Although Michigan's fire season is just getting started, the Department of Natural Resources' newest skidder is already getting a lot of time in the dirt.
The forestry skidder, which has been adapted for use in both prescribed burn and wildfire suppression operations, is being used for its first full fire season this year.
"The skidder's placement at the Baldwin Field Office is expected to assist DNR staff in reducing the size of wildfires," said Bruce Tower, fire manager of the Baldwin Field Office. "The skidder, when built into a firefighting vehicle, is the most effective means of building a fireline around a fire. If you can get a fireline built around a fire quickly, the fire size and damage are kept to a minimum and that is the goal in fire containment."
Staff at the
DNR's Forest Fire Experiment Station
designed, manufactured and installed a fireline plow, a water turret and a 400-gallon water tank for the skidder. They also installed a hydraulic winch, upgraded the hydraulic system in order to operate the water pumping feature and installed a rearview camera that will be used to monitor the fireline.
The equipment DNR fire officers and other trained staff use is developed to meet the specific needs that are unique to wildland fires. While it is housed in Baldwin, the skidder will be available for use anywhere throughout the state it is needed.
The DNR also sends its equipment and operators to other states if the need arises and Michigan's fire danger is low.
According to Gary Meese, forest fire officer at the Baldwin Field Office, the skidder and others like it have an expected lifecycle of at least 20 years.
"One of my primary concerns in day-to-day operations is keeping equipment like this in tip-top shape so that it is ready to roll at a moment's notice," he said. "I am very excited to have this new addition to our fleet because it means more efficient wildfire containment and suppression."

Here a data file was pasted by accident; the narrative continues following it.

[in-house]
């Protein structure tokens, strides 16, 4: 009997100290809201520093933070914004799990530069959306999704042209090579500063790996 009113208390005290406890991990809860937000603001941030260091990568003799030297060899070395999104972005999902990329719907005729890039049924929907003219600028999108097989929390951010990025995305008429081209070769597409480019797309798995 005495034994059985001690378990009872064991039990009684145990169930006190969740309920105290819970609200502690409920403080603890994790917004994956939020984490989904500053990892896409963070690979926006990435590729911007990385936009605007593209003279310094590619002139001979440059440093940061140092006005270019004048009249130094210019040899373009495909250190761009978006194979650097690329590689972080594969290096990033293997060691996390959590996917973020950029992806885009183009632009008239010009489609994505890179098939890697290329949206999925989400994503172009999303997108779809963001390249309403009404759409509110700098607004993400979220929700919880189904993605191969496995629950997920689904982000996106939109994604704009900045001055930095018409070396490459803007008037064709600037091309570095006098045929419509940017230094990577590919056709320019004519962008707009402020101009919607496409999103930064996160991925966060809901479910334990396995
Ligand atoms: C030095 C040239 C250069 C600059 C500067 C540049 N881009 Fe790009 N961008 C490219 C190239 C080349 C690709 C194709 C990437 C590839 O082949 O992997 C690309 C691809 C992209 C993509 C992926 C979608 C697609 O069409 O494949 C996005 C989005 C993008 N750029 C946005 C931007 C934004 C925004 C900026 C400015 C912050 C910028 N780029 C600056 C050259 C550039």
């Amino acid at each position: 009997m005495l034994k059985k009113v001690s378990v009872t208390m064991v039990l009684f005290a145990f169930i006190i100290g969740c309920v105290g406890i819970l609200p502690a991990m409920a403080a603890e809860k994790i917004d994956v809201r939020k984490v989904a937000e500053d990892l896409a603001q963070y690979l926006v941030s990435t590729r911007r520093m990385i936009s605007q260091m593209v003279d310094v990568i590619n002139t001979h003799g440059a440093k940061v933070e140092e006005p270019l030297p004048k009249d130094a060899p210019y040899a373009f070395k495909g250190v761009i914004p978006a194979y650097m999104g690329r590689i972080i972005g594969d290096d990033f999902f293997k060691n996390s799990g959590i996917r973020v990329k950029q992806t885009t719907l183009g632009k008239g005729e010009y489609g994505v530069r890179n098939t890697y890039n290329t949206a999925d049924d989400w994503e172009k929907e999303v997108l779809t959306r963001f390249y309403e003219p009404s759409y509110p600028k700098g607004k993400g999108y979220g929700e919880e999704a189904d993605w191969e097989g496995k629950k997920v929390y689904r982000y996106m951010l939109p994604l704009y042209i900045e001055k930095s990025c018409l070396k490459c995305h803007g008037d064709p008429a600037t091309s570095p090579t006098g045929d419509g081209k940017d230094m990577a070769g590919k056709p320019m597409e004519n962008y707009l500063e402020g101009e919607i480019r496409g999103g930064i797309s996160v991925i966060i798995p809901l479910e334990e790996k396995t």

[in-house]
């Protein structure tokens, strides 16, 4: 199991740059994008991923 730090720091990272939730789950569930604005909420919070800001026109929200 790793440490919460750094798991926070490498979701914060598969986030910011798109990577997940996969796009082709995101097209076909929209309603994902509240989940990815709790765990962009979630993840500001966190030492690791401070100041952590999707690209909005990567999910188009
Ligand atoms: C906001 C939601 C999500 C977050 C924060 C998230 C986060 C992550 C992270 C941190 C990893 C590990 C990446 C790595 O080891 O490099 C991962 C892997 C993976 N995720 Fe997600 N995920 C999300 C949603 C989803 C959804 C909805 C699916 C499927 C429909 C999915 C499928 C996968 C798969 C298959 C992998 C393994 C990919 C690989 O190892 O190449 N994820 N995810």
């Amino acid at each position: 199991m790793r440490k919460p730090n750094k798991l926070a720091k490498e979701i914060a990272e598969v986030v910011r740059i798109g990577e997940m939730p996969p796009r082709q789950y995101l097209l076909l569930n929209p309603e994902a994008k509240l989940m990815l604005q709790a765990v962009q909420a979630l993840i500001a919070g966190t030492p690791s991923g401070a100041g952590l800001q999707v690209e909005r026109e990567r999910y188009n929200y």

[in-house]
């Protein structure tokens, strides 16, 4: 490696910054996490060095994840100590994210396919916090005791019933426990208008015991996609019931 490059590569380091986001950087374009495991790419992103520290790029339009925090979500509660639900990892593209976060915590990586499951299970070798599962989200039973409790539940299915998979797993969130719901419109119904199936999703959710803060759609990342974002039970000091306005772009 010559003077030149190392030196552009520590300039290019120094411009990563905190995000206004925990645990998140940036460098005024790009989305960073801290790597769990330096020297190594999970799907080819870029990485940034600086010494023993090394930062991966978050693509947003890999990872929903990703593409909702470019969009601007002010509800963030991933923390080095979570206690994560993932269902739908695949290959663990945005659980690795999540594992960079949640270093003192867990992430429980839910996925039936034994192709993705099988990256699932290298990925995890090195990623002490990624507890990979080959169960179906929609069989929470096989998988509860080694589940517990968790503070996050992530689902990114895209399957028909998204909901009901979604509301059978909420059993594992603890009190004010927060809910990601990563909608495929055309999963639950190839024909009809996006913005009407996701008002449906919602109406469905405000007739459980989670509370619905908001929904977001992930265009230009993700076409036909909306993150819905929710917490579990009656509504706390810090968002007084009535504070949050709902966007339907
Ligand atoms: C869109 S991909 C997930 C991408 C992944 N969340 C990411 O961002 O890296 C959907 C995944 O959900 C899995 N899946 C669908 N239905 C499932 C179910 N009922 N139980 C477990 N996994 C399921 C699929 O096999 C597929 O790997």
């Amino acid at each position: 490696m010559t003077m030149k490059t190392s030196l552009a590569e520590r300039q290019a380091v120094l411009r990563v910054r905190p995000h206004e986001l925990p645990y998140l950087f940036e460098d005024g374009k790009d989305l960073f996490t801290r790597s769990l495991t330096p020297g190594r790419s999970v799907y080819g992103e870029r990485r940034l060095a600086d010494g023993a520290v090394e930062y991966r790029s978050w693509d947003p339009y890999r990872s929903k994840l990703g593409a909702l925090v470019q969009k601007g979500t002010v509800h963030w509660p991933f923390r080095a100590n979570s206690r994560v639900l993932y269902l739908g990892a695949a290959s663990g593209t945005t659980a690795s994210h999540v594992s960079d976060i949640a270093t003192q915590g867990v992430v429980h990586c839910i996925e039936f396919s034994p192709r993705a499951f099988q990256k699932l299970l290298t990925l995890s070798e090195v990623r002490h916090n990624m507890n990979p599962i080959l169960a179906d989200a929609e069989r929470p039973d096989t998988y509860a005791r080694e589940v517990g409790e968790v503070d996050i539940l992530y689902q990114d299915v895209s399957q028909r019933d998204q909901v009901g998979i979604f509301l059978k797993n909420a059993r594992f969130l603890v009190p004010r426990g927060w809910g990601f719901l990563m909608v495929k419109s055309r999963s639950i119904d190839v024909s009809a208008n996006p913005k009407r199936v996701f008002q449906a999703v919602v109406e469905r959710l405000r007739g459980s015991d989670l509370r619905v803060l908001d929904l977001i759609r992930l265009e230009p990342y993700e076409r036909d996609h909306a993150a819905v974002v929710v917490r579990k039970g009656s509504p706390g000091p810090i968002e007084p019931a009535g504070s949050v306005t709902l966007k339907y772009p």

occur in the spring - April, May and June. So far this fire season, the DNR has responded to 34 wildfires which burned 293 acres statewide.
National Wildfire Community Preparedness Day will take place Saturday, May 3.
The DNR teams up with the wildfire safety experts from the National Fire Protection Association's Fire Adapted Community.
National trends show wildfire risk and the size of many wildfires is growing. Due to increasing fire concerns, agencies are working to educate resdients and communities about what they can do to prepare before a wildfire strikes their area.
Here are a few fire prevention tips:
Pay attention to the fire danger in your area. Don't burn debris when conditions are dry or windy. Unsafe burning of leaves, brush and other debris is a main cause of wildfires. Before burning, make sure
are being issued in your area.
If camping or hunting, check local restrictions on campfires. Use an approved gas stove as an alternative for heating and cooking. If charcoal grills are used, dispose of the ashes/coals properly.
Dispose of smoking materials properly by extinguishing them in an ashtray. Don't throw them out your window.
Avoid parking and idling in dry grass. Catalytic converters can get hot enough to ignite the grass.
Avoid setting hot chainsaws or other gas-powered equipment in dry grass, which could ignite after coming into contact with hot mufflers.
ORV spark arrestors, which prevent hot particles of carbon and soot from escaping the vehicle and starting a forest fire, are mandatory.
How to prepare your home or cabin for wildfires:
Clear leaves and other debris from gutters, eaves, porches and decks. This prevents embers from igniting your home.
Keep your lawn hydrated and maintained. Dry grass and shrubs are fuel for wildfire. If it is brown, cut it down to reduce fire intensity.
Remove fuel within 3-5 feet of your home's foundation and out buildings including garages and sheds. If it can catch fire, don't let it touch your house, deck or porch.
Remove dead vegetation surrounding your home, within the 30- to 100-foot area.
Wildfire can spread to tree tops. If you have large trees on your property, prune so the lowest branches are 6-10 feet high.
Don't let debris and lawn cuttings linger. Chip or mulch these items quickly to reduce fuel for fire.
When planting, choose slow-growing, carefully placed shrubs and trees so the area can be more easily maintained.
Landscape with native and less-flammable plants. Your state forestry agency or county extension office can provide plant information.
More than 800 communities in the U.S. have dramatically lowered their risk of wildfire damage by participating in the Firewise Communities/USA Recognition Program.
The DNR monitors weather conditions closely during wildfire season.
"On high fire danger days, you might see DNR fire vehicles parked in strategic locations," said Ada Takacs, DNR fire prevention specialist. "Having our highly trained staff close to areas of concern is important to shorten fire response time. Experience has proven that rapid response time helps keep wildfires smaller."